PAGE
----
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Article - How will you respond?

Given the impact the Coronavirus is having in the media and on people’s day to day lives, it seems appropriate that I say something about it. Although as I write this on the 14th March I am fully aware that by the time you read this the situation might look very different given the rate things are developing.


In situations like this we do see both the best and the worst in people. on the one hand we have people panic buying, buying far more than they are likely to need, depriving others of those things. One of my friends described walking into his mum’s spare bedroom to find it filled with that most valuable commodity, toilet paper! She had purchased at least 240 rolls of it in the panic! There will also be people who will not take proper precautions when needed such as self-isolating when they ought because it would mean losing time, money, or it would just be an unwanted upheaval on their lives. This behaviour is ultimately selfishness. It says my wants and my needs are of greater importance than the needs and wellbeing of others.


Fortunately, on the other hand we can also see the best from other people. I just watched a miniature documentary filmed by a guy in Wuhan, who alongside 50 thousand others are risking being infected to get doctors, nurses, or medication to those who need it. Those in the medical profession are risking their health to serve the wellbeing of others. Things like this does give you hope, when you see people putting the interests of others before themselves. This is love and at times like this, love is what we need more of. Love for our fellow human beings! (and perhaps a bit more toilet paper as well).


We often speak about love as a feeling, but feelings have little to do with love, at least as it is understood in the Bible. Love is a choice. It is a choice which we have to make over and over again. A choice to put the interests of others, their wants, their needs, their wellbeing before our own.


Loving our family and friends is a relatively easier thing to do, but loving the stranger is harder. Loving our enemies is another thing altogether!


Yet this is what Jesus modelled so perfectly in the way he loved us. Jesus came to serve our greatest needs, yet we rejected him, beat him, and nailed him to the cross. Yet even though he had many opportunities to escape the crucifixion, he did not take them, because he knew that his death was necessary to serve those who hated him. For through his death the guilt of our selfishness and our rebelliousness would be placed on him so we could be restored to a relationship with God and receive life eternal.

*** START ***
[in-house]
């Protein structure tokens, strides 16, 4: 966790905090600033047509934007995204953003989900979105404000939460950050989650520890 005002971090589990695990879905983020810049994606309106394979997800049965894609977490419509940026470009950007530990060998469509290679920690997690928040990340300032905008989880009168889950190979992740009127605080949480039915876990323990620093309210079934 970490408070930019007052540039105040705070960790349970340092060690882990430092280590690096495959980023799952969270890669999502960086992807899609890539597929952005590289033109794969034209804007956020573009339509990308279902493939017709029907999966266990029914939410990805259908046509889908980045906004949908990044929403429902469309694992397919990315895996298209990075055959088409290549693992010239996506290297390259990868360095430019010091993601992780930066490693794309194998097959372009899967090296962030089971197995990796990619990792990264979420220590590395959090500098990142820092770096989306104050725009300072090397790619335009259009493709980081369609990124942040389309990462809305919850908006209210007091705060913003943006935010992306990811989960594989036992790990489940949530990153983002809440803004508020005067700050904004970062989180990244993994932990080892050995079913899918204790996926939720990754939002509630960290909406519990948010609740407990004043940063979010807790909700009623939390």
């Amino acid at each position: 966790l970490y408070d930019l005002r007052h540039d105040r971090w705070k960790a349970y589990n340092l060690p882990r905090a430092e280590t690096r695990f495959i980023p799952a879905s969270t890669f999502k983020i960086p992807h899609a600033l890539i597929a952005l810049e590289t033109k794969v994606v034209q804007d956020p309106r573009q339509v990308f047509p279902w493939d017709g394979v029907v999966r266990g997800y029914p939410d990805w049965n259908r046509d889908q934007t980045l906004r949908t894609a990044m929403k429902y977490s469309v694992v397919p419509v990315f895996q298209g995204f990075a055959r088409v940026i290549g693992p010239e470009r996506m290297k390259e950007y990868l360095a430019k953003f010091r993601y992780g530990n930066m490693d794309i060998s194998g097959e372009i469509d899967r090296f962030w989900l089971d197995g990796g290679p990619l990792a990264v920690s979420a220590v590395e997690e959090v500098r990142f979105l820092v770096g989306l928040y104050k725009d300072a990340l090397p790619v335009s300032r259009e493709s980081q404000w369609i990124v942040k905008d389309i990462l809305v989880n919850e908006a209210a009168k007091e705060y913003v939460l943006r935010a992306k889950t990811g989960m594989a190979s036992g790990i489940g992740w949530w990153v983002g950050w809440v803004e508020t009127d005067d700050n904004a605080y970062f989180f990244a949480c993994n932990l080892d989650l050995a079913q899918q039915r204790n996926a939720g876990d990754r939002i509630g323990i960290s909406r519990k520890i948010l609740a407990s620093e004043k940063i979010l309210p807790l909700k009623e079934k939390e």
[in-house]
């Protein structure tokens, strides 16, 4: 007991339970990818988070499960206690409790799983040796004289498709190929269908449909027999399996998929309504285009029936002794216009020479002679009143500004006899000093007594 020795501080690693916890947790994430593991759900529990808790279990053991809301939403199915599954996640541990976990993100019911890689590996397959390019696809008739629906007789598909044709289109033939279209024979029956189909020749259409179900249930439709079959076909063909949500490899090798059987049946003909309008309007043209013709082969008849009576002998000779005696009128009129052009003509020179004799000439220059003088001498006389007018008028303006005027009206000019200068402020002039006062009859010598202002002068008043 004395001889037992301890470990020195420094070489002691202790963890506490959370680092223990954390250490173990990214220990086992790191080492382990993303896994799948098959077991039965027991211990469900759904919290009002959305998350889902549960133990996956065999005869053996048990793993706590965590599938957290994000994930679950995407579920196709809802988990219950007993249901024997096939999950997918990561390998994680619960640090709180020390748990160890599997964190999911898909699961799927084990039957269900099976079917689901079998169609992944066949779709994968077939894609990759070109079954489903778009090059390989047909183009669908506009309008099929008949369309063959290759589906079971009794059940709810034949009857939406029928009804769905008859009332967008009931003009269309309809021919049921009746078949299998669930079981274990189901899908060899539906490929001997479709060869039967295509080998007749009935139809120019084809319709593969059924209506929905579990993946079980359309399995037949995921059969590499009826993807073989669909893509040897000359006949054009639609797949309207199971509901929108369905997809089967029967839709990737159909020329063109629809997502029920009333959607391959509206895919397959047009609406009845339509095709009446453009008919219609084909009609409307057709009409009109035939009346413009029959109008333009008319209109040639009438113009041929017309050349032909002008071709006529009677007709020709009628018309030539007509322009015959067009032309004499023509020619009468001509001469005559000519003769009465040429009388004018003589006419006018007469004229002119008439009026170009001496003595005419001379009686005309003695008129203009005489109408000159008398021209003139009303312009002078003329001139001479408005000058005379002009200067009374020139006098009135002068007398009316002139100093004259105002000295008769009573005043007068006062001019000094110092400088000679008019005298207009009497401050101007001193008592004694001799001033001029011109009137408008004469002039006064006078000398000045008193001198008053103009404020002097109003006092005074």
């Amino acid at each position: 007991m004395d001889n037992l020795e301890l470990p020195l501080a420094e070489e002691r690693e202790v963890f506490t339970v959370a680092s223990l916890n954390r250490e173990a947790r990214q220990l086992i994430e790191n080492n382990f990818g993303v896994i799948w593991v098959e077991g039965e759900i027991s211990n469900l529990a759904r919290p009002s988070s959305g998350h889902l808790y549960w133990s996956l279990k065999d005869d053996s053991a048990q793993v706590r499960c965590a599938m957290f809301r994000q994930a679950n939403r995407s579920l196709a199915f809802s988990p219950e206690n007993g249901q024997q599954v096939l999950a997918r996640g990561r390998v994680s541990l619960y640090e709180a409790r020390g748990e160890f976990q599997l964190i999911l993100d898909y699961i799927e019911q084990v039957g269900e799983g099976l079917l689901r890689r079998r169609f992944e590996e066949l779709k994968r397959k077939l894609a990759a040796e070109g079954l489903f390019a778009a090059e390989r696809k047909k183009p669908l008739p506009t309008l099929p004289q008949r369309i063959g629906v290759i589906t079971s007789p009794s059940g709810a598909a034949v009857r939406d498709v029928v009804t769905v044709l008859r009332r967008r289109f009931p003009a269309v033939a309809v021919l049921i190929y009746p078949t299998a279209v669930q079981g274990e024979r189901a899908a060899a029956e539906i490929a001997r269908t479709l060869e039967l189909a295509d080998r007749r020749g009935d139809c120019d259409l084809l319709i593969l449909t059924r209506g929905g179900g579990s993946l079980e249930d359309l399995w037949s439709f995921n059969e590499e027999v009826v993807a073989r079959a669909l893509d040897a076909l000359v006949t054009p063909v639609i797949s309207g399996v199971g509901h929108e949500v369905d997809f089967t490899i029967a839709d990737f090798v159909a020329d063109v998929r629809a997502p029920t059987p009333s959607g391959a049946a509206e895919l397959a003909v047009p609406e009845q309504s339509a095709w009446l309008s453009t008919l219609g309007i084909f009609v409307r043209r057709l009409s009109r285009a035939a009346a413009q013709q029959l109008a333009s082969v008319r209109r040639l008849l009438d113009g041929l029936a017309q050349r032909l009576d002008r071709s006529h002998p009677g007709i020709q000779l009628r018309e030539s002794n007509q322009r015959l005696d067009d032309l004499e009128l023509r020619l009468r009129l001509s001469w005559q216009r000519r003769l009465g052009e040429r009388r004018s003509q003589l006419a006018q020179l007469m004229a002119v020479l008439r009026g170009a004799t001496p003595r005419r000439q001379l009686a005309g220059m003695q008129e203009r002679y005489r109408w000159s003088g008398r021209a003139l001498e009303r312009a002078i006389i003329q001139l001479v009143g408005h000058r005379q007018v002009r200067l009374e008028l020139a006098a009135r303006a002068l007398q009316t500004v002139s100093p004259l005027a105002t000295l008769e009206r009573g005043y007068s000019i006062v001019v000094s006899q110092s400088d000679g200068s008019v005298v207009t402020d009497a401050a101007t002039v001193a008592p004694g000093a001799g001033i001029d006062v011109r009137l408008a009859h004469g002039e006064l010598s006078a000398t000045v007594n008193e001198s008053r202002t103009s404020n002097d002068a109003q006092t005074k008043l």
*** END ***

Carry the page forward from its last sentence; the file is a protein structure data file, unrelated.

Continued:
This is the perfect model of love, and a love Jesus calls us to as well. A love that serves others before ourselves. In the face of the Coronavirus, we have the choice before us; to act selfishly or to love. What will you choose?


People frequently remark at the loss of community within our villages; this virus is an opportunity to do something about it as we put love into practice by looking to the needs of those around us.


There are many within our communities such as some of the elderly and those who have underlining health conditions for whom this virus is a real threat. So growing numbers of people around us are beginning to self-isolate for their own protection. Yet many have no means to get groceries or picking up prescriptions without leaving their homes.


So, I challenge you to check in with those you know who are vulnerable in your corner of the world. Check that they are ok, and offer to run errands for them, let them know they can call on you if they need help.


There will also be people who will not be able to work as a result of the virus leading to a financially challenging time. Perhaps you could help them financially, or perhaps you could do a grocery shop for them. The important thing is to do something, no matter how small to help them at their time of need.


With all the stockpiling people have done, there are basic provisions that are no longer available. For some this is a bigger problem than it is for others. Allergies can mean some people live off homemade bread, yet many of the ingredients are now in short supply. For the sake of love, I urge you to share and be generous with all that you have at this time and look out for those who may have need.


Think about those people working in our hospitals, who in the coming weeks will be working horrendous hours, perhaps you can offer to cook for them, or help with child care.



If we choose to love, we will come through this period of time a much stronger community than when we entered it. The choice is yours. How will you respond?



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